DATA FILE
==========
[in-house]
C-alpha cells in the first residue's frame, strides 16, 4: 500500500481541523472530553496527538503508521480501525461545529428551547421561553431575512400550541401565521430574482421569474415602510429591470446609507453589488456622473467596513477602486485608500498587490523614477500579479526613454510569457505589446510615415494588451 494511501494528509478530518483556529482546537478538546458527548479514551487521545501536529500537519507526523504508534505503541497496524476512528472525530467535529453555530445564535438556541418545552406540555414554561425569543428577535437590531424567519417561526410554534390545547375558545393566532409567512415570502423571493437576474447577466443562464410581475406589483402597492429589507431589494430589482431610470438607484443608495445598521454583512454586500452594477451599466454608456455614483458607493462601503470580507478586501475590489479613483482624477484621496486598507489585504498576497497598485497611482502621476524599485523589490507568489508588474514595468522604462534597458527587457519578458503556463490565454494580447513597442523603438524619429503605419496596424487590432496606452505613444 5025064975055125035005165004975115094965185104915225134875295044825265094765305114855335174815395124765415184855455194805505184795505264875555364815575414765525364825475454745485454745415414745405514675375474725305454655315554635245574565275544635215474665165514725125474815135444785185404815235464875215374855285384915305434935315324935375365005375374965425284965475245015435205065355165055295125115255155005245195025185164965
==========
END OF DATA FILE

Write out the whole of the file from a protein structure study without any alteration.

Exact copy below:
[in-house]
C-alpha cells in the first residue's frame, strides 16, 4: 500500500481541523472530553496527538503508521480501525461545529428551547421561553431575512400550541401565521430574482421569474415602510429591470446609507453589488456622473467596513477602486485608500498587490523614477500579479526613454510569457505589446510615415494588451 494511501494528509478530518483556529482546537478538546458527548479514551487521545501536529500537519507526523504508534505503541497496524476512528472525530467535529453555530445564535438556541418545552406540555414554561425569543428577535437590531424567519417561526410554534390545547375558545393566532409567512415570502423571493437576474447577466443562464410581475406589483402597492429589507431589494430589482431610470438607484443608495445598521454583512454586500452594477451599466454608456455614483458607493462601503470580507478586501475590489479613483482624477484621496486598507489585504498576497497598485497611482502621476524599485523589490507568489508588474514595468522604462534597458527587457519578458503556463490565454494580447513597442523603438524619429503605419496596424487590432496606452505613444 5025064975055125035005165004975115094965185104915225134875295044825265094765305114855335174815395124765415184855455194805505184795505264875555364815575414765525364825475454745485454745415414745405514675375474725305454655315554635245574565275544635215474665165514725125474815135444785185404815235464875215374855285384915305434935315324935375365005375374965425284965475245015435205065355165055295125115255155005245195025185164965